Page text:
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Tufted Moosehide Slippers-Flower Design-Red


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  • Handmade in Yukon by Nancy Hager
  • Commercially tanned moosehide
  • Beaver trim 
  • Lined with shearling
  • Red flower design, tufted with beaded accents
  • Approx ladies size 7
  • Nancy is from Na Cho Nyak Dun First Nation, and her materials are collected in the Mayo area of the Yukon where she lives and works. 
  • The word moccasin originates from the Algonquin language. This word was used by settlers and has come to refer to any kind of indigenous slipper. Each First Nation have their own style of slipper that have been in constant creation for generations, generally handed down through one generation teaching the next.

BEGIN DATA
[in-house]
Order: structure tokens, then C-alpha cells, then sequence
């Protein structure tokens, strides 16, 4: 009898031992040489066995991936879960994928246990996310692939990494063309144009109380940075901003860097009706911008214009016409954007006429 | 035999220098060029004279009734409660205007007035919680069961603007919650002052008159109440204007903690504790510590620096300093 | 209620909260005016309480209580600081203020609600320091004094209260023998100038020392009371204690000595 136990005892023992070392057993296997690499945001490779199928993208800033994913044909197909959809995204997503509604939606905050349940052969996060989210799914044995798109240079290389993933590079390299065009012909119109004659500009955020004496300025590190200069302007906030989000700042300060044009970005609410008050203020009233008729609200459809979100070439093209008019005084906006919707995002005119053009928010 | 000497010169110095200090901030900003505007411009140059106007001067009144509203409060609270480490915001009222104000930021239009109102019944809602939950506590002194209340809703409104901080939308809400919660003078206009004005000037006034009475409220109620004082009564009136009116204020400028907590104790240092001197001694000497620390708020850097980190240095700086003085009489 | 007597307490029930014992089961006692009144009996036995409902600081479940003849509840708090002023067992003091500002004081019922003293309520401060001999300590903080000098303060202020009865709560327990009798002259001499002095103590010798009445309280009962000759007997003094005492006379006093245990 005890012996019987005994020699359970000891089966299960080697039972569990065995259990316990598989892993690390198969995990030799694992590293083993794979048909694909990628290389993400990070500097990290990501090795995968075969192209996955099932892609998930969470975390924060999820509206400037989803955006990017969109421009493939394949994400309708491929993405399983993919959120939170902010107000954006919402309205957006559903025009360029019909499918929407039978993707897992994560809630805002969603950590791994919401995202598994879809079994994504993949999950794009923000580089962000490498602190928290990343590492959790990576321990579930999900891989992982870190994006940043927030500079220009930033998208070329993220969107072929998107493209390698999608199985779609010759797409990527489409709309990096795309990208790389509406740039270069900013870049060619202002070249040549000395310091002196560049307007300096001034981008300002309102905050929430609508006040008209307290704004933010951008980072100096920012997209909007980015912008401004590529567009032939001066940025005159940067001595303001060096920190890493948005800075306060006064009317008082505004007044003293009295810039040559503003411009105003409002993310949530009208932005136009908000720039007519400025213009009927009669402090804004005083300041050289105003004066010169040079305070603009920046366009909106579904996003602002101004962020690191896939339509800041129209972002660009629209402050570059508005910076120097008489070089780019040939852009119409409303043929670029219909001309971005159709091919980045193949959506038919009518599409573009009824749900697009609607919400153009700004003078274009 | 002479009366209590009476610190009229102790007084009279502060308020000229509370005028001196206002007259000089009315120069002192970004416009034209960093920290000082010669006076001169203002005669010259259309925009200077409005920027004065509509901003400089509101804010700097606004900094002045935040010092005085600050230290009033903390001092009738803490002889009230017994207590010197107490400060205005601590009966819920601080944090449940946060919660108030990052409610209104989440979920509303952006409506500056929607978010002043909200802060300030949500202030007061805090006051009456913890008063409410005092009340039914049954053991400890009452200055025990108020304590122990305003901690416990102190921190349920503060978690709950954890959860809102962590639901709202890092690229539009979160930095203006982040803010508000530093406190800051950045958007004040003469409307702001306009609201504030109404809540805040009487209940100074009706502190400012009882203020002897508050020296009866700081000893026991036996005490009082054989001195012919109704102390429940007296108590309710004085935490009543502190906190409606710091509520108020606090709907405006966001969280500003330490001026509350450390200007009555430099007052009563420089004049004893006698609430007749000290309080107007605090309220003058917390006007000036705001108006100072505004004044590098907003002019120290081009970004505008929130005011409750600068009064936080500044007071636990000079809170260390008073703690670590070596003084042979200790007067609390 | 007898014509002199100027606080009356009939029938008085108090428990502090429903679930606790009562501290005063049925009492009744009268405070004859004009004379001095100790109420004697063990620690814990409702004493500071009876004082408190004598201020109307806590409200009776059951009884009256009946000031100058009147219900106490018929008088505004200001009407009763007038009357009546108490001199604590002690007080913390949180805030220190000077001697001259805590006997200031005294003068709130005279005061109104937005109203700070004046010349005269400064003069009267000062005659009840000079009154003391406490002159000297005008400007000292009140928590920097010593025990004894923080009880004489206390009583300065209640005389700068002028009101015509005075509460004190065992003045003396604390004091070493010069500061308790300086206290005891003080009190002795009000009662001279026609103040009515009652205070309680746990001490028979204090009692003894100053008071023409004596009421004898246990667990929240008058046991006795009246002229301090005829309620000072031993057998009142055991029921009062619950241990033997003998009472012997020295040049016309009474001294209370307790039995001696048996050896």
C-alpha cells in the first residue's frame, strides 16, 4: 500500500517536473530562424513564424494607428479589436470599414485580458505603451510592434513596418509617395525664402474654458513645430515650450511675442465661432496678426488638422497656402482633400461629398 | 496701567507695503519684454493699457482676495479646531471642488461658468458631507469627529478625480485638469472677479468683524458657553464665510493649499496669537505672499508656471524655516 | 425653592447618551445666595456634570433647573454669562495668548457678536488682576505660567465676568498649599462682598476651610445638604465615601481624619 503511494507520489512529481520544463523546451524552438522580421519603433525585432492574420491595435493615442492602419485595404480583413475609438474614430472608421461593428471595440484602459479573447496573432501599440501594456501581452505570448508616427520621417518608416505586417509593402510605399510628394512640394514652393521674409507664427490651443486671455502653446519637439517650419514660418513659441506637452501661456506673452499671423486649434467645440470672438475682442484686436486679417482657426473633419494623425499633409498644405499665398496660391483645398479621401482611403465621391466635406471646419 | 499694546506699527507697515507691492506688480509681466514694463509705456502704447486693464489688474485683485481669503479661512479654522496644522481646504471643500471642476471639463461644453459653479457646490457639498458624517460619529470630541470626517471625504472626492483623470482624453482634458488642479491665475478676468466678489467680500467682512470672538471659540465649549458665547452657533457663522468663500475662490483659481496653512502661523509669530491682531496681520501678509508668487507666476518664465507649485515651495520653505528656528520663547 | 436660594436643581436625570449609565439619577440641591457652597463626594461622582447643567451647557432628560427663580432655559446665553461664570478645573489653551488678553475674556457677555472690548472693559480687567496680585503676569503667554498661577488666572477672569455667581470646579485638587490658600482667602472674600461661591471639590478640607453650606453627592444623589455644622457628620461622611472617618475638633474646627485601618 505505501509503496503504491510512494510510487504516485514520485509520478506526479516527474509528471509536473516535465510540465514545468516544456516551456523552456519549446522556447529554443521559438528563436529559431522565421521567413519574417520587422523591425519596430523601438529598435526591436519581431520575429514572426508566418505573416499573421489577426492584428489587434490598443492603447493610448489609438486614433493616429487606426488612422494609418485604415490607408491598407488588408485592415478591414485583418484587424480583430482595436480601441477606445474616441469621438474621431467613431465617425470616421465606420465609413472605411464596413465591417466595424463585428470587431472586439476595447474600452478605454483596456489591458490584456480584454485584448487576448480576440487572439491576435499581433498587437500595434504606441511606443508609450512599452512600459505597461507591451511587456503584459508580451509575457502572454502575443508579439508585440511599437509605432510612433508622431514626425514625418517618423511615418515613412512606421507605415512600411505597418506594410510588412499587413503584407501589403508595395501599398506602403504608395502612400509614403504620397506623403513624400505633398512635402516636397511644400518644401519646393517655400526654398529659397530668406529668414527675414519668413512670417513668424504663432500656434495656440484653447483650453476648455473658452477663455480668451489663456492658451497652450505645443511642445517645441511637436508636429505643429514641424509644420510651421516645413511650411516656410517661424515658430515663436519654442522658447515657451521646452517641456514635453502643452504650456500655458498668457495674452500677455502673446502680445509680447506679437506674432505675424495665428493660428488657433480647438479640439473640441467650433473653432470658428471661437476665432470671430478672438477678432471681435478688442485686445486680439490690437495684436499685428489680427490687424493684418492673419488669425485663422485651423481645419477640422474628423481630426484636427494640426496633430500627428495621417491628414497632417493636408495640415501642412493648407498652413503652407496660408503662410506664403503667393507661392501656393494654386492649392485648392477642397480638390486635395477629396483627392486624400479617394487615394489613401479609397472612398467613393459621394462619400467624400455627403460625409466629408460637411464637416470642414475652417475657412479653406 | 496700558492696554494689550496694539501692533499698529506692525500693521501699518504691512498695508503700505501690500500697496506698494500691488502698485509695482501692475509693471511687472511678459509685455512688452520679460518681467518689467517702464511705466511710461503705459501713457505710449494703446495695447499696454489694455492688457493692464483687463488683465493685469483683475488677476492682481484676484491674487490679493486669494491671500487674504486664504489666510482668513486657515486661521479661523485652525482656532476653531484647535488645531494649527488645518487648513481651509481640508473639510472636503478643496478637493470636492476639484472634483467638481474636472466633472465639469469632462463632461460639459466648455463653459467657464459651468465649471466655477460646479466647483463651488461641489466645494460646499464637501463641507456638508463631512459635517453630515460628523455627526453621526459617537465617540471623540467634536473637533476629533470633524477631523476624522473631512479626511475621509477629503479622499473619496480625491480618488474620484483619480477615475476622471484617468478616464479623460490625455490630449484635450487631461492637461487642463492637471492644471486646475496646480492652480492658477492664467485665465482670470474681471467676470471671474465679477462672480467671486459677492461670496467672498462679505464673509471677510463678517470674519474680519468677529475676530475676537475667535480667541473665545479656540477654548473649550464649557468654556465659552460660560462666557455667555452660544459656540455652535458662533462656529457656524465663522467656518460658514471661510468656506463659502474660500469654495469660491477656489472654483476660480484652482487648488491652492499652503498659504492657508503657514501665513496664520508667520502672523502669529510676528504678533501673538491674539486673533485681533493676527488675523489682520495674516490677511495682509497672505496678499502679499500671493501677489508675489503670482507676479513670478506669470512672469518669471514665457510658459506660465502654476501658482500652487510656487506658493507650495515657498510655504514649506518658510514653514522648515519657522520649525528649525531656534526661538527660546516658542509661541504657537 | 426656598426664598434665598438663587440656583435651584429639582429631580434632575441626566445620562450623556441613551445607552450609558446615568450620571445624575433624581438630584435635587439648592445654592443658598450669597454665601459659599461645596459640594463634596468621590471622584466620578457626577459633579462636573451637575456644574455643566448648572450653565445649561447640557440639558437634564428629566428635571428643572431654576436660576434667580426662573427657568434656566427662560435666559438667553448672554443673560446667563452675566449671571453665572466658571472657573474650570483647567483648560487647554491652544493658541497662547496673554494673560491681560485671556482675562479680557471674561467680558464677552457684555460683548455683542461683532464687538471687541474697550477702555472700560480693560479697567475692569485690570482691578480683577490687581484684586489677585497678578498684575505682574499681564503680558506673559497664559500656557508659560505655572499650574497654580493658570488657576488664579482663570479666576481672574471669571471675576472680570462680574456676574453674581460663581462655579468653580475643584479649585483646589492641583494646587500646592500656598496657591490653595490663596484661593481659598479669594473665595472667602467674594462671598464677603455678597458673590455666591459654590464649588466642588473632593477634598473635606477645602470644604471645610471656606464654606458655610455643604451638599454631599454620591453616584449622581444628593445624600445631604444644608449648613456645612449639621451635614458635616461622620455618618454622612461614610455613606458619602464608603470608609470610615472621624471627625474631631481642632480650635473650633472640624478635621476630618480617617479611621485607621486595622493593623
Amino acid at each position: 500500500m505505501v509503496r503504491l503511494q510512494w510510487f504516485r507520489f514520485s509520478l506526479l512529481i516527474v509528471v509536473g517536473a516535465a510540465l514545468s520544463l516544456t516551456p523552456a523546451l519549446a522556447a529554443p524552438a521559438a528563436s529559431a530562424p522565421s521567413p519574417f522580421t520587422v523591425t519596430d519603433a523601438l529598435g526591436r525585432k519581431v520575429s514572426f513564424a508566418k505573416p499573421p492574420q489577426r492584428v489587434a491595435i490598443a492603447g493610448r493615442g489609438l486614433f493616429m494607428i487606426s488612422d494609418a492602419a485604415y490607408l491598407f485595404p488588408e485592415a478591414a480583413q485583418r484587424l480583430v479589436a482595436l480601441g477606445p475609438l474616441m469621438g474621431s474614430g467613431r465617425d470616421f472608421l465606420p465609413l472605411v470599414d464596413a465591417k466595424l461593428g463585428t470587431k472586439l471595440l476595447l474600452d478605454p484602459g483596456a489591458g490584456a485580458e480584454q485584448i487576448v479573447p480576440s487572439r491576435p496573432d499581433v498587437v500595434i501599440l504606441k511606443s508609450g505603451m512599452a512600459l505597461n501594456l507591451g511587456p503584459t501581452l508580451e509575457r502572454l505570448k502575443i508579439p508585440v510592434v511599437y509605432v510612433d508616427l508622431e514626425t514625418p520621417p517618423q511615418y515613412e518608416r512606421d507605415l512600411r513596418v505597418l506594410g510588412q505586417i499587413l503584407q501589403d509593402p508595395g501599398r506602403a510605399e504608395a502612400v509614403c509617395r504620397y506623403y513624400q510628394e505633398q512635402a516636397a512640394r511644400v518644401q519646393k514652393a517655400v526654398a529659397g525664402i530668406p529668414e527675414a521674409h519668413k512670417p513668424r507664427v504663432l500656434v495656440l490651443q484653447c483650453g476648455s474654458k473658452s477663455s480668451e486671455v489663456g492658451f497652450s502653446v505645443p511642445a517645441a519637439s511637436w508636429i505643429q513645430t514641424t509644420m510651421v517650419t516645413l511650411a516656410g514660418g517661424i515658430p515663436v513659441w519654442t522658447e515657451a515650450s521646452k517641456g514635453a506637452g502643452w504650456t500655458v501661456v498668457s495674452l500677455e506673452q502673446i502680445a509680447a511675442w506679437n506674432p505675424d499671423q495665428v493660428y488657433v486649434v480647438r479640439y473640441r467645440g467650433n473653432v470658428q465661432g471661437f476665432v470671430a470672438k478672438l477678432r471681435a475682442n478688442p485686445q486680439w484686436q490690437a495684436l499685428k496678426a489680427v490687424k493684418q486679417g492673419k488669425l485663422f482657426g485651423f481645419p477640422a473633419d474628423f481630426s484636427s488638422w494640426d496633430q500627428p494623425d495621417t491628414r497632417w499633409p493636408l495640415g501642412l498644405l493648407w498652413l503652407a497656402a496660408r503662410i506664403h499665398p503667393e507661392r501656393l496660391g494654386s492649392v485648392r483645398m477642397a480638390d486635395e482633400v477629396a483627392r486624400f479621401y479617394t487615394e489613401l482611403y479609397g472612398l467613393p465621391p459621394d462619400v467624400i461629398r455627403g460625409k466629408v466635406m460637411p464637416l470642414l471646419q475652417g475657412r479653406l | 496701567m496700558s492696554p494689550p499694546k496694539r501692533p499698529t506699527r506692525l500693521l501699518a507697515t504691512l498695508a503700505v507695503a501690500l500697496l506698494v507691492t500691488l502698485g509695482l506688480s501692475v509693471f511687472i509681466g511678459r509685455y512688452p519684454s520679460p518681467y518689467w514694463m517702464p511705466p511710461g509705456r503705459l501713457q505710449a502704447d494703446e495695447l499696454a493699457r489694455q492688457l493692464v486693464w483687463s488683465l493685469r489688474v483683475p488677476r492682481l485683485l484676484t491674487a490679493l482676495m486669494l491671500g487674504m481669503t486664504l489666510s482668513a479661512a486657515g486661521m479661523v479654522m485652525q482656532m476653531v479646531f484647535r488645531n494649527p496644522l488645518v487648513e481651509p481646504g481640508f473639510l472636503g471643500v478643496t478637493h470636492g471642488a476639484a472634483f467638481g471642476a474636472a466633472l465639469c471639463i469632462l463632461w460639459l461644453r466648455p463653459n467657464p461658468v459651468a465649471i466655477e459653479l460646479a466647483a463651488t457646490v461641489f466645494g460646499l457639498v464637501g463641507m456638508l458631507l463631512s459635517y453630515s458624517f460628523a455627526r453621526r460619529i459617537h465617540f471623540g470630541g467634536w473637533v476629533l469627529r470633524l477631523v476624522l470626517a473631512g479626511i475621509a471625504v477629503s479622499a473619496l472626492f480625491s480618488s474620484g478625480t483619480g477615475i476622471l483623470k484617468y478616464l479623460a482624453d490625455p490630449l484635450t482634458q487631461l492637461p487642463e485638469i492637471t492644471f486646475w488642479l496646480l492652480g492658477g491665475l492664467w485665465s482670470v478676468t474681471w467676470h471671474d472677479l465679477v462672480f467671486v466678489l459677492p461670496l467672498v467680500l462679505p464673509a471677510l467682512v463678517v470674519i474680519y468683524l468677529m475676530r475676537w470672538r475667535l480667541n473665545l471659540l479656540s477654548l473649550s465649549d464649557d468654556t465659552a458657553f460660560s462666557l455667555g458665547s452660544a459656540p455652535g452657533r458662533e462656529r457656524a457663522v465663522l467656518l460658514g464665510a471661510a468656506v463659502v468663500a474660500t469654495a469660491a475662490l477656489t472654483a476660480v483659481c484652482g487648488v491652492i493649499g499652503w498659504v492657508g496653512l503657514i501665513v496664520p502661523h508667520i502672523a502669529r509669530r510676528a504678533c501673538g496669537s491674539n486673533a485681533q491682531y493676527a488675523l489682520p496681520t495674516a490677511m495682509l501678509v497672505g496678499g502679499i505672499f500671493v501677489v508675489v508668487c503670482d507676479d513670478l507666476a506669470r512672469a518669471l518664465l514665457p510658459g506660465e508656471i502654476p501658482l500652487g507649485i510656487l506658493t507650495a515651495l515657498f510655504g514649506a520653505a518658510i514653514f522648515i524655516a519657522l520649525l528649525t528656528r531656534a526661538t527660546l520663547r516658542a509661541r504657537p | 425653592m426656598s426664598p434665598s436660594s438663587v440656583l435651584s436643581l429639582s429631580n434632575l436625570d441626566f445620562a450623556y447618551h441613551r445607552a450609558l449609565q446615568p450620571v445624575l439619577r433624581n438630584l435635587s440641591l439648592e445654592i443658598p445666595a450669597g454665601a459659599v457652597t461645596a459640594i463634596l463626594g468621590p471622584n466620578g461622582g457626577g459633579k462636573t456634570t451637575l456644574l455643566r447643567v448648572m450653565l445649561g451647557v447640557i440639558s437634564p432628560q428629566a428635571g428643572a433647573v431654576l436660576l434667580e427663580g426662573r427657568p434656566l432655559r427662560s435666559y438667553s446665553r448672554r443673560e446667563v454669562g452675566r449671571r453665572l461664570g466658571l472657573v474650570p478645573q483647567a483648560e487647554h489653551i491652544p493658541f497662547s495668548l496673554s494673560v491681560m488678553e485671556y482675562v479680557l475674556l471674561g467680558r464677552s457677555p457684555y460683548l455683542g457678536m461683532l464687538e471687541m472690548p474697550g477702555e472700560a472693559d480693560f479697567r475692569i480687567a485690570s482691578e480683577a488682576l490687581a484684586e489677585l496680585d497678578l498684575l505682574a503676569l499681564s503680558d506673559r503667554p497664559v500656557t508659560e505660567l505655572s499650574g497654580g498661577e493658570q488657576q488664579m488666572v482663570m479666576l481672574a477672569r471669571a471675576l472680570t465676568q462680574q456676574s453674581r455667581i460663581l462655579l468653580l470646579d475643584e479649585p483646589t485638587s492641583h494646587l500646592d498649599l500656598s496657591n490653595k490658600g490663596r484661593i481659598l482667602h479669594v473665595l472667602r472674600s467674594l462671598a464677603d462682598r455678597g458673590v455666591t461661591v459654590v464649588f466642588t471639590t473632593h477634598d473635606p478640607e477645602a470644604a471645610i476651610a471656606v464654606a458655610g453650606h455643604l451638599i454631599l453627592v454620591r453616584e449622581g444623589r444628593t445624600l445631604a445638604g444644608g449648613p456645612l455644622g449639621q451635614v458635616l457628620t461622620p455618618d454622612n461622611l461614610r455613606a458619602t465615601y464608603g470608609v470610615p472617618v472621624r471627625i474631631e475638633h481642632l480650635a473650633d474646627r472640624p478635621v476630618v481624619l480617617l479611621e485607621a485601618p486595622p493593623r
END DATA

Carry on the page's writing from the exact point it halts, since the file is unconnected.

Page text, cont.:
• The craft of using moose or caribou hair for decorative artwork (Tufting) predates European contact. Moose hair or caribou hair  is taken from the rump or shoulders of the animal, the winter coat is most desirable. It is then dried in small 6x6 inch pieces. Once dried, the pieces are cleaned by a simple washing, then dyed in batches of rich colours. Traditionally dyeing is done from natural resources such as berries, roots, flowers, bark and lichens, a painstaking process.  The design for the art piece is etched freehand onto a velvet cloth or slipper "vamp".  Once the hair is sorted by length and colour, the artisan cuts from the desired colour, grasping the hair in a small bundle of approximately 150 hairs. The bundles are then sewn into place. The bundle must be taut to make it stand up against the backing. Once each bundle is in place the ends of the standing bundles, or tufts, are then sculpted with care and skillful precision. Intricate and delicate forms begin to emerge until the artisan’s design is complete.